In short, almost every major U.S. national security decision in the 21st century has been influenced by the lobbying of foreign governments.

This undermines U.S. sovereignty and costs taxpayers billions of dollars a year. Foreign lobbyists have even cost the family members of terrorist attack victims $4.5 billion, as I document in The Foreign Policy Auction. Here’s how the story goes:

Muammar Gaddafi’s Libya sponsored and carried out several terrorist attacks that killed U.S. citizens, including the bombing of France’s UTA Flight 172. After years of fighting in U.S. courts, families of UTA Flight 172 victims were awarded $6 billion in damages on January 15th 2008 by a D.C. District Court.

Two months later the Libyan government was looking for a way out of paying this hefty sum, and signed a $2.4 million contract with The Livingston Group, headed by Bob Livingston, former Republican Chairman of the House Appropriations Committee.

Ultimately, this investment helped Libya get all their terrorist attacks forgiven, during the height of the “War on Terror,” for just pennies on the dollar.

Within a month of signing the contract, the Livingston Group had, on Libya’s behalf, contacted Minority Leader John Boehner, numerous officials at the State Department including the Assistant Secretary of State for Legislative Affairs and Secretary Condoleeza Rice’s chief of staff, as well as staffers and Members of a number of Committees including the Judiciary, Armed Services, Foreign Affairs, and Foreign Relations.

On July 31st the Libyan Claims Resolution Act that the Livingston had been pushing was introduced. By that time the firm had contacted nearly 600 Legislators, staffers, members of the Executive Branch, and other influential players on behalf of Libya, according to FARA records. The Livingston Group was even gracious enough to provide Legislators with actual legislative language and a script for discussing Libya in Congressional hearings. In short, agents working on behalf of a known terrorist were putting words in the mouths of U.S. politicians.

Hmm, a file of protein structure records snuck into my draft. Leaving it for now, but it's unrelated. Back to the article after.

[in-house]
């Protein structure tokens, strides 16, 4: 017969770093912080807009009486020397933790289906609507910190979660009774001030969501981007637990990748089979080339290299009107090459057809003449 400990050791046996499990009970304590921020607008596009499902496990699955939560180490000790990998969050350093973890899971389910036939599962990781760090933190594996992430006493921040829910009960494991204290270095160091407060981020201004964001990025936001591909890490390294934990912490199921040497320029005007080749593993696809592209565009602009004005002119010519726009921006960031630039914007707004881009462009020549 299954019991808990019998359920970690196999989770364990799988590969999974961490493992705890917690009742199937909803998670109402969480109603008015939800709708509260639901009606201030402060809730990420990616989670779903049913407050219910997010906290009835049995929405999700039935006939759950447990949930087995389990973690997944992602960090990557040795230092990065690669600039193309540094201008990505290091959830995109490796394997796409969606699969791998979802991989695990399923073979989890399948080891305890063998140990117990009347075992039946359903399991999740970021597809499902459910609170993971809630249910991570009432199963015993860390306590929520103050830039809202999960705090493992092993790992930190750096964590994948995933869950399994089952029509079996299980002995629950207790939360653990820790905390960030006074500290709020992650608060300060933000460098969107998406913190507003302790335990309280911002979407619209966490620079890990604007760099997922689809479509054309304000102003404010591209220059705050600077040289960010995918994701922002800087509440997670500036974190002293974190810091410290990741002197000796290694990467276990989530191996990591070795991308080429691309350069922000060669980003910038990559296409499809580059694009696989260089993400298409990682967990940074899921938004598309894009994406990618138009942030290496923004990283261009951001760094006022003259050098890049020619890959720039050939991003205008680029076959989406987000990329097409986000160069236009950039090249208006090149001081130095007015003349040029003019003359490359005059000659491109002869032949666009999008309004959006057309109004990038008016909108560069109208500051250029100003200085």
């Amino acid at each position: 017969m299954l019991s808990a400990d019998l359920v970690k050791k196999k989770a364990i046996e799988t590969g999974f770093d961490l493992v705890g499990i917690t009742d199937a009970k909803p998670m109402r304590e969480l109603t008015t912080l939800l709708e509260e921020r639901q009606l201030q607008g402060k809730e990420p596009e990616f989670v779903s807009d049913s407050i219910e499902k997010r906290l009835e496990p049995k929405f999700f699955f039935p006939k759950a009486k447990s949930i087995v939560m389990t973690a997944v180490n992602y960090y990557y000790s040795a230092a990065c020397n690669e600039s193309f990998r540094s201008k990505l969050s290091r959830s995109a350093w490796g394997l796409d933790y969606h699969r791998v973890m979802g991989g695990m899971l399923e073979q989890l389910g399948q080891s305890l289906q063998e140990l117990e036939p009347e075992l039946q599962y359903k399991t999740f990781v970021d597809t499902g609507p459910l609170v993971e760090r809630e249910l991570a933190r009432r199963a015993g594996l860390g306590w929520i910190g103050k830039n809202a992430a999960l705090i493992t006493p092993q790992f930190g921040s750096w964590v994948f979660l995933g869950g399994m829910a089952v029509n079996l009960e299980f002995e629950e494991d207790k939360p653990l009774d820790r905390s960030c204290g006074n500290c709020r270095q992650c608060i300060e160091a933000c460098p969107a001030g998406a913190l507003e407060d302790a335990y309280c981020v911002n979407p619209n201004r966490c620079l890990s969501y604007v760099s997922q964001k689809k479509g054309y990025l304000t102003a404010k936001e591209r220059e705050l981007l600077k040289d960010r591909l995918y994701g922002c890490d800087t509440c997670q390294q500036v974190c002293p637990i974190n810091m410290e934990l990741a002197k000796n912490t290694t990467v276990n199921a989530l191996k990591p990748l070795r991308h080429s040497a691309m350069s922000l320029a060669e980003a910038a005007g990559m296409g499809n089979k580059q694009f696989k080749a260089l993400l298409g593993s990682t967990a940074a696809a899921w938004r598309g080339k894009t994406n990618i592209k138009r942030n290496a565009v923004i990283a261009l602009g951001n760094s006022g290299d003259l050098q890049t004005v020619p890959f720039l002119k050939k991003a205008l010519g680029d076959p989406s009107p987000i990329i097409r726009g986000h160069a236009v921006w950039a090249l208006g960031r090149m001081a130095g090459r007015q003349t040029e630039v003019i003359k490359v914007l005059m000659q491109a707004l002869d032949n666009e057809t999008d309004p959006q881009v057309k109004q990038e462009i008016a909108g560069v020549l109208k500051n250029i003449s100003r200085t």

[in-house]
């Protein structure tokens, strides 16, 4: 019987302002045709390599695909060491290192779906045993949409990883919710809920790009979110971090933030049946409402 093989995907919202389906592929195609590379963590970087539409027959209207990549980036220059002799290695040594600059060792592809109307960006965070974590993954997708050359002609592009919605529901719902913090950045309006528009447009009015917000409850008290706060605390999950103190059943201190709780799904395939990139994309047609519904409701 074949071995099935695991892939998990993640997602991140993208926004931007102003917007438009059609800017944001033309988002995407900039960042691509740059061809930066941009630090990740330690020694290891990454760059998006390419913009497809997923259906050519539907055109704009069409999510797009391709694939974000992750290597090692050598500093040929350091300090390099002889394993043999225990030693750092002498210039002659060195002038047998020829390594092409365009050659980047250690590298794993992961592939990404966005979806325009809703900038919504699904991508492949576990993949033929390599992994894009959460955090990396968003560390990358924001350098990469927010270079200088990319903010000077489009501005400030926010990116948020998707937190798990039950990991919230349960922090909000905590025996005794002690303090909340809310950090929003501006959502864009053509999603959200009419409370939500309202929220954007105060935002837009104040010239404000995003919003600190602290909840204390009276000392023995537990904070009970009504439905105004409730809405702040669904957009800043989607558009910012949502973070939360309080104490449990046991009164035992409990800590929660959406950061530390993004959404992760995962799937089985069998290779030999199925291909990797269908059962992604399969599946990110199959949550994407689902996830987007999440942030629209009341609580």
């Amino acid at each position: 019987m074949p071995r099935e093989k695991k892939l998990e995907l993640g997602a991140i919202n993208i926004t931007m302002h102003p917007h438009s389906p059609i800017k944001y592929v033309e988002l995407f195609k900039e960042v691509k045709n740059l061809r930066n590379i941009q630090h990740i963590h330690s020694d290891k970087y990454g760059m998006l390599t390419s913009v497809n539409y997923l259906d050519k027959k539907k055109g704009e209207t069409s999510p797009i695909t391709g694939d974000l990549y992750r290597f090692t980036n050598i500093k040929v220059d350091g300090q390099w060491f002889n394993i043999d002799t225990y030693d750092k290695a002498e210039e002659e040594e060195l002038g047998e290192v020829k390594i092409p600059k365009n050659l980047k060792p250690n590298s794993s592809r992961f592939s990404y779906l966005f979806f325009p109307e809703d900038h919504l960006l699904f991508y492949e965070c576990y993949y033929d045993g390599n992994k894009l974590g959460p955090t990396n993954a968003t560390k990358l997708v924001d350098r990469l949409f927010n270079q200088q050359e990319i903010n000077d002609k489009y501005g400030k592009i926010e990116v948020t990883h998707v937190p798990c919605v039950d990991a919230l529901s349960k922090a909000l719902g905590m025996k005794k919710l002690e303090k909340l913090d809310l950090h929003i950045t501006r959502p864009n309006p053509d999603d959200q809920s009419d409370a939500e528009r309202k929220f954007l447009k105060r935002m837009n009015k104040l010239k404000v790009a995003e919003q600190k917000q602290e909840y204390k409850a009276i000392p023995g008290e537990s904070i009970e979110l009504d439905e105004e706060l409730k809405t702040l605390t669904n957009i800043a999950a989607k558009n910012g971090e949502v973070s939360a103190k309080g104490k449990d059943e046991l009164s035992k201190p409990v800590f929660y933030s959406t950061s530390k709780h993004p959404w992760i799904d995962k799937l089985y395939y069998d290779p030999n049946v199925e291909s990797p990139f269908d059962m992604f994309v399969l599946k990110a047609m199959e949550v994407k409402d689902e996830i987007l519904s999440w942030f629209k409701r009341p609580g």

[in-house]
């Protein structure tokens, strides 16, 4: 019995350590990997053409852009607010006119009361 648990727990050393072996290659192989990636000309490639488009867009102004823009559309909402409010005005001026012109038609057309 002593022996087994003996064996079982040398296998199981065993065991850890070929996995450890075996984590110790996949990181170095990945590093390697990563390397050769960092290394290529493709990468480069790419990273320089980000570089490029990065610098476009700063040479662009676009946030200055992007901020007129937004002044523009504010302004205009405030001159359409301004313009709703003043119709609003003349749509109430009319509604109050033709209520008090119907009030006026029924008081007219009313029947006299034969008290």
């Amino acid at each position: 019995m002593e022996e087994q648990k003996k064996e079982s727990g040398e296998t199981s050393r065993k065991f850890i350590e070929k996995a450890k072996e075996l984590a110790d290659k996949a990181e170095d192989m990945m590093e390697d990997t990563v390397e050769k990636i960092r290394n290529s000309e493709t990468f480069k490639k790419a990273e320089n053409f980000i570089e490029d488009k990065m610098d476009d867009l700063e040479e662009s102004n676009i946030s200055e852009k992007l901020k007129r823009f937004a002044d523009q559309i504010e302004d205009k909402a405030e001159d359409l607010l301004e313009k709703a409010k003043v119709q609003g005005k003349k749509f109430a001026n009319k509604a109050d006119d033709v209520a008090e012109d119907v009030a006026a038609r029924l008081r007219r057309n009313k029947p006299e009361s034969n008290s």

According to an official statement, the families of the victims of flight 772 were not pleased with the Bill because it would, “invalidate the court’s judgment, and allow Libya to avoid a court judgment. This simply cannot be what Congress intends.”

Unfortunately for the victims’ families, the bill passed both Chambers that same day. Within weeks the bill was signed into law and the U.S.-Libya Claims Settlement Agreement was signed by U.S. and Libyan representatives in Tripoli. The Agreement required Libya to pay just $1.5 billion to U.S. families who lost loved ones in all of Libya’s terrorist attacks; $4.5 billion less than the UTA Flight 172 victims’ families had been awarded just 8 months before.

The real tragedy is that Qaddhafi was neither the first nor the last terrorist to be pardoned through the work of foreign lobbyists. The State Department announced just last month that the Mujahedin-e Khalq (MEK), or People's Mojahed in Organization of Iran was being removed from the list of foreign terrorist organizations, after years of running a well-financed lobbying, advertising, and public relations campaign.

The fact is that every single day the agents of foreign governments are working to undermine U.S. foreign policy. The Auction is always open. The only question is - which country is buying your government today?